Cupids Health

COVID-19 and Animals | CDC


Coronaviruses are a large family of viruses. Some coronaviruses cause cold-like illnesses in people, while others cause illness in certain types of animals, such as cattle, camels, and bats. Some coronaviruses, such as canine and feline coronaviruses, infect only animals and do not infect people.

Risk of animals spreading SARS-CoV-2, the virus that causes COVID-19, to people

Some coronaviruses that infect animals can be spread to people and then spread between people, but this is rare. This is what happened with SARS-CoV-2, which likely originated in bats. Early reports of infections were linked to a live animal market in Wuhan, China, but the virus is now spreading from person to person.

SARS-CoV-2 spreads easily from person to person. People who are physically near (within 6 feet) a person with COVID-19 or have direct contact with that person are at greatest risk of infection.   At this time, there is no evidence that animals play a significant role in spreading SARS-CoV-2 to people. Based on the available information to date, the risk of animals spreading COVID-19 to people is considered to be low. More studies are needed to understand if and how different animals could be affected by SARS-CoV-2.

Risk of people spreading SARS-CoV-2 to animals

image of a tiger laying on the ground with trees in the background

The first US case of an animal testing positive for COVID-19 was a tiger at a New York zoo.

We are still learning about this virus, but we know that it can spread from people to animals in some situations, especially during close contact.

For information on how to protect pets from possible infection with SARS-CoV-2, see If You Have Pets.

Animals with reported SARS-CoV-2 infection

We know that companion animals like cats and dogs, big cats in zoos or sanctuaries, gorillas in zoos, mink on farms, and a few other mammals can be infected with SARS-CoV-2, but we don’t yet know all of the animals that can get infected. There have been reports of animals infected with the virus worldwide. Most of these animals became infected after contact with people with COVID-19.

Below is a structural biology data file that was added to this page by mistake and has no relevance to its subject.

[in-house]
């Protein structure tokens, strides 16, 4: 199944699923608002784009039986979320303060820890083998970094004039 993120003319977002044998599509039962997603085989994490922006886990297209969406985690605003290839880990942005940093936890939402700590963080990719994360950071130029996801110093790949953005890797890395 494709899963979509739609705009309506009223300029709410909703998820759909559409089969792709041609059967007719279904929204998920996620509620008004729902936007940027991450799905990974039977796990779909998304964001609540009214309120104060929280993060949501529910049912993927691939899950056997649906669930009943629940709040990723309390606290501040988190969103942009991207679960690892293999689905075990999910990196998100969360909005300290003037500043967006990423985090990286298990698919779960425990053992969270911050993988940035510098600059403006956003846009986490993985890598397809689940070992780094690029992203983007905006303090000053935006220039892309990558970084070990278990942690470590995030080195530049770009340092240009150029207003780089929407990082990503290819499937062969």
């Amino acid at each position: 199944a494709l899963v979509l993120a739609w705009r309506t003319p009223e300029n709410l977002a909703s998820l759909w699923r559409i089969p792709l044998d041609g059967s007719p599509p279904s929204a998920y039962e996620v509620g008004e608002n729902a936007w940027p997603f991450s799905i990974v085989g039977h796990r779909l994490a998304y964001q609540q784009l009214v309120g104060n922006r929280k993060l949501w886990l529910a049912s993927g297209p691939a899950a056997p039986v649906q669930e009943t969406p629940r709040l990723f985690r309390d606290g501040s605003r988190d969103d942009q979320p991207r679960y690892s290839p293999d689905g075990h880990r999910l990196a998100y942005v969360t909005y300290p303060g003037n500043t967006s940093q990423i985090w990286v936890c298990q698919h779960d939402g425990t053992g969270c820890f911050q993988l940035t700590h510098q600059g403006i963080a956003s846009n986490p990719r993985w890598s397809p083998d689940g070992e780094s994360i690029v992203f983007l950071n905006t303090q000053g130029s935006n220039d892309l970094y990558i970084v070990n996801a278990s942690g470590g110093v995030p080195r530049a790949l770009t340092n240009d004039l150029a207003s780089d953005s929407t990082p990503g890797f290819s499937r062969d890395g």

• A small number of pet cats and dogs have been reported to be infected with SARS-CoV-2 in several countries, including the United States. One ferret was reported positive for SARS-CoV-2 in Slovenia.
  • Several animals in zoos and sanctuaries have tested positive for SARS-CoV-2, including big cats (lions, tigers, pumas, cougars, snow leopards) and non-human primates (gorillas) after showing signs of illness. It is suspected that these animals became sick after being exposed to an animal caretaker with COVID-19. In many situations, this happened despite the staff wearing personal protective equipment and following COVID-19 precautions.

Mink and SARS-CoV-2

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SARS-CoV-2 has been reported in farmed mink worldwide.

SARS-CoV-2 has been reported in mink on farms in multiple countriesexternal icon, including the United States.

  • In the United States, respiratory disease and increases in mink deaths have been seen on most affected mink farms. However, some infected mink might also appear healthy.
  • Infected workers likely introduced SARS-CoV-2 to mink on the farms, and the virus then began to spread among the mink. Once the virus is introduced on a farm, spread can occur between mink, as well as from mink to other animals on the farm (dogs, cats).
    • One wild mink found near an affected Utah farm was found to be infected with SARS-CoV-2. However, there is no evidence that the virus is currently circulating in free-living wildlife in the United States.
  • Currently, there is no evidence that mink are playing a significant role in the spread of SARS-CoV-2 to people. However, there is a possibility of mink spreading SARS-CoV-2 to people on mink farms. Mink to human spread of SARS-CoV-2 has been reported in the Netherlands, Denmark, and Poland, and new data suggest it might have occurred in the United States.
    • Investigations found that mink from a Michigan farm and a small number of people were infected with SARS-CoV-2 that contained unique mink-related mutations (changes in the virus’s genetic material). This suggests mink to human spread might have occurred.
    • The animals on the farm have since tested negative for SARS-CoV-2 twice, and the infected people have since recovered.
    • Finding these mutations in mink on the Michigan farm is not unexpected because they have been seen before in mink from farms in the Netherlands and Denmark and also in people linked to mink farms worldwide.
    • Currently there is limited information available about the genetics of the SARS-CoV-2 virus that has infected people living in the communities near the mink farm. Thus, it is difficult to know with certainty whether the mink-related virus mutations originated in people or in mink on the farm.
    • To confirm the spread of SARS-CoV-2 from mink to people, public health officials would need more information on the epidemiology and genetics of the virus in mink, mink farm workers, and the community around mink farms.
    • These results highlight the importance of routinely studying the genetic material of SARS-CoV-2 in susceptible animal populations like mink, as well as in people.



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